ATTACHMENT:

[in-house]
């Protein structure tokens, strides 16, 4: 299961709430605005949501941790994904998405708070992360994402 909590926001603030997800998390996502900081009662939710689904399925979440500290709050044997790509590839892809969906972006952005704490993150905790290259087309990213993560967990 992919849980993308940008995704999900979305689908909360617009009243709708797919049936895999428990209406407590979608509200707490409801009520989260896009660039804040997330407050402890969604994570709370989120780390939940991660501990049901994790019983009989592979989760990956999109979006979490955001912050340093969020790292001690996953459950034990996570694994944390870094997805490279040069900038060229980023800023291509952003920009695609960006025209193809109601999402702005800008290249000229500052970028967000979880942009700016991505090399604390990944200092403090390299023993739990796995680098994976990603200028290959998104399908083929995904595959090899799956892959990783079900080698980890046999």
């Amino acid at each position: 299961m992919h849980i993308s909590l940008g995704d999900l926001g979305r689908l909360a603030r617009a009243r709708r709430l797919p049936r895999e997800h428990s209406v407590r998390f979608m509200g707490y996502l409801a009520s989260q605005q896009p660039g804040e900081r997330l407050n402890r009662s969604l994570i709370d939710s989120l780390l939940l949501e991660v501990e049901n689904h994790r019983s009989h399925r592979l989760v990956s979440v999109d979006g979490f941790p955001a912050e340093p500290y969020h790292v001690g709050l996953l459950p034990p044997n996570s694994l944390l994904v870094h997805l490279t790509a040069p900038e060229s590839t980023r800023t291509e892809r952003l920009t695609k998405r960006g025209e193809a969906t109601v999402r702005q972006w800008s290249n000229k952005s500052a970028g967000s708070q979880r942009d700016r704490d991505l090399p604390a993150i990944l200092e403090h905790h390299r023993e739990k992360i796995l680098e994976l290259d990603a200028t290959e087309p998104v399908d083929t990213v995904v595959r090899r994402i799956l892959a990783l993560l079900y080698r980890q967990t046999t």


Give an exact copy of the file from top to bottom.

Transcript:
[in-house]
């Protein structure tokens, strides 16, 4: 299961709430605005949501941790994904998405708070992360994402 909590926001603030997800998390996502900081009662939710689904399925979440500290709050044997790509590839892809969906972006952005704490993150905790290259087309990213993560967990 992919849980993308940008995704999900979305689908909360617009009243709708797919049936895999428990209406407590979608509200707490409801009520989260896009660039804040997330407050402890969604994570709370989120780390939940991660501990049901994790019983009989592979989760990956999109979006979490955001912050340093969020790292001690996953459950034990996570694994944390870094997805490279040069900038060229980023800023291509952003920009695609960006025209193809109601999402702005800008290249000229500052970028967000979880942009700016991505090399604390990944200092403090390299023993739990796995680098994976990603200028290959998104399908083929995904595959090899799956892959990783079900080698980890046999």
């Amino acid at each position: 299961m992919h849980i993308s909590l940008g995704d999900l926001g979305r689908l909360a603030r617009a009243r709708r709430l797919p049936r895999e997800h428990s209406v407590r998390f979608m509200g707490y996502l409801a009520s989260q605005q896009p660039g804040e900081r997330l407050n402890r009662s969604l994570i709370d939710s989120l780390l939940l949501e991660v501990e049901n689904h994790r019983s009989h399925r592979l989760v990956s979440v999109d979006g979490f941790p955001a912050e340093p500290y969020h790292v001690g709050l996953l459950p034990p044997n996570s694994l944390l994904v870094h997805l490279t790509a040069p900038e060229s590839t980023r800023t291509e892809r952003l920009t695609k998405r960006g025209e193809a969906t109601v999402r702005q972006w800008s290249n000229k952005s500052a970028g967000s708070q979880r942009d700016r704490d991505l090399p604390a993150i990944l200092e403090h905790h390299r023993e739990k992360i796995l680098e994976l290259d990603a200028t290959e087309p998104v399908d083929t990213v995904v595959r090899r994402i799956l892959a990783l993560l079900y080698r980890q967990t046999t």